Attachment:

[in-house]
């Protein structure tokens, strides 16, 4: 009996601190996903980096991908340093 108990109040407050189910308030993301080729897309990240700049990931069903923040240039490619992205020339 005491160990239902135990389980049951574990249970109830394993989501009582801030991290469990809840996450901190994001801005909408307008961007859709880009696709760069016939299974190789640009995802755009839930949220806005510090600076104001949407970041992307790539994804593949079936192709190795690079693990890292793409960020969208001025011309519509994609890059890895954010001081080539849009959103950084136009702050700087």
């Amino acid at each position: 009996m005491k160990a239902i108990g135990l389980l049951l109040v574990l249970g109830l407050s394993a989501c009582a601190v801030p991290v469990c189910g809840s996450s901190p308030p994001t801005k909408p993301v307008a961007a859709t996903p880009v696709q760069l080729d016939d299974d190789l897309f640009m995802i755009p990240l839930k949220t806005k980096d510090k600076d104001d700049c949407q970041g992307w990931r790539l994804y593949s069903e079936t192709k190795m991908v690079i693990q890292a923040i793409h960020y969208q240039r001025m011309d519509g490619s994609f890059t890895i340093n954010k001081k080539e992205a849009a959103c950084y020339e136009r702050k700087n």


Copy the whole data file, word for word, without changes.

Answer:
[in-house]
């Protein structure tokens, strides 16, 4: 009996601190996903980096991908340093 108990109040407050189910308030993301080729897309990240700049990931069903923040240039490619992205020339 005491160990239902135990389980049951574990249970109830394993989501009582801030991290469990809840996450901190994001801005909408307008961007859709880009696709760069016939299974190789640009995802755009839930949220806005510090600076104001949407970041992307790539994804593949079936192709190795690079693990890292793409960020969208001025011309519509994609890059890895954010001081080539849009959103950084136009702050700087």
């Amino acid at each position: 009996m005491k160990a239902i108990g135990l389980l049951l109040v574990l249970g109830l407050s394993a989501c009582a601190v801030p991290v469990c189910g809840s996450s901190p308030p994001t801005k909408p993301v307008a961007a859709t996903p880009v696709q760069l080729d016939d299974d190789l897309f640009m995802i755009p990240l839930k949220t806005k980096d510090k600076d104001d700049c949407q970041g992307w990931r790539l994804y593949s069903e079936t192709k190795m991908v690079i693990q890292a923040i793409h960020y969208q240039r001025m011309d519509g490619s994609f890059t890895i340093n954010k001081k080539e992205a849009a959103c950084y020339e136009r702050k700087n």